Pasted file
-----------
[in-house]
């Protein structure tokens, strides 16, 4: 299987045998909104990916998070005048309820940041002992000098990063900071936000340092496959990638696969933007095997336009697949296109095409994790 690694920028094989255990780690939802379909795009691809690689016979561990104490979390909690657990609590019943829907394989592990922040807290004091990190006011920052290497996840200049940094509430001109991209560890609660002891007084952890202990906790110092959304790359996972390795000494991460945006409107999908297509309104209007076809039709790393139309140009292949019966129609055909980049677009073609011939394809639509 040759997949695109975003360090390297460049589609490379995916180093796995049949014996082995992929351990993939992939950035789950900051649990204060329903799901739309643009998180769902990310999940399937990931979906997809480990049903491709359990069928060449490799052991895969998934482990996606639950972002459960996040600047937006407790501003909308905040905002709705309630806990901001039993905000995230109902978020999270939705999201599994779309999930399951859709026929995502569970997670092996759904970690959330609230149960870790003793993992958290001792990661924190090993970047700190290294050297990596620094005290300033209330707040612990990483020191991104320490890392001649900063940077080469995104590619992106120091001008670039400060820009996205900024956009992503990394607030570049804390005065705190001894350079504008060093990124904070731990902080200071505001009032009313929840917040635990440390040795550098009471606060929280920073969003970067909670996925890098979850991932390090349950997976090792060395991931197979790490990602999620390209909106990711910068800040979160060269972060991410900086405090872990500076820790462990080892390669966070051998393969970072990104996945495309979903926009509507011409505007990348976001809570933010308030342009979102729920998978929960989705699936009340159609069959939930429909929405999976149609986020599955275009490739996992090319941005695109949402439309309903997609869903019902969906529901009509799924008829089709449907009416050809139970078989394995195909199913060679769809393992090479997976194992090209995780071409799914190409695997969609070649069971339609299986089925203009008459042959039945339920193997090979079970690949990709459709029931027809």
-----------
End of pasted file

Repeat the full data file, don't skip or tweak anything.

[in-house]
């Protein structure tokens, strides 16, 4: 299987045998909104990916998070005048309820940041002992000098990063900071936000340092496959990638696969933007095997336009697949296109095409994790 690694920028094989255990780690939802379909795009691809690689016979561990104490979390909690657990609590019943829907394989592990922040807290004091990190006011920052290497996840200049940094509430001109991209560890609660002891007084952890202990906790110092959304790359996972390795000494991460945006409107999908297509309104209007076809039709790393139309140009292949019966129609055909980049677009073609011939394809639509 040759997949695109975003360090390297460049589609490379995916180093796995049949014996082995992929351990993939992939950035789950900051649990204060329903799901739309643009998180769902990310999940399937990931979906997809480990049903491709359990069928060449490799052991895969998934482990996606639950972002459960996040600047937006407790501003909308905040905002709705309630806990901001039993905000995230109902978020999270939705999201599994779309999930399951859709026929995502569970997670092996759904970690959330609230149960870790003793993992958290001792990661924190090993970047700190290294050297990596620094005290300033209330707040612990990483020191991104320490890392001649900063940077080469995104590619992106120091001008670039400060820009996205900024956009992503990394607030570049804390005065705190001894350079504008060093990124904070731990902080200071505001009032009313929840917040635990440390040795550098009471606060929280920073969003970067909670996925890098979850991932390090349950997976090792060395991931197979790490990602999620390209909106990711910068800040979160060269972060991410900086405090872990500076820790462990080892390669966070051998393969970072990104996945495309979903926009509507011409505007990348976001809570933010308030342009979102729920998978929960989705699936009340159609069959939930429909929405999976149609986020599955275009490739996992090319941005695109949402439309309903997609869903019902969906529901009509799924008829089709449907009416050809139970078989394995195909199913060679769809393992090479997976194992090209995780071409799914190409695997969609070649069971339609299986089925203009008459042959039945339920193997090979079970690949990709459709029931027809």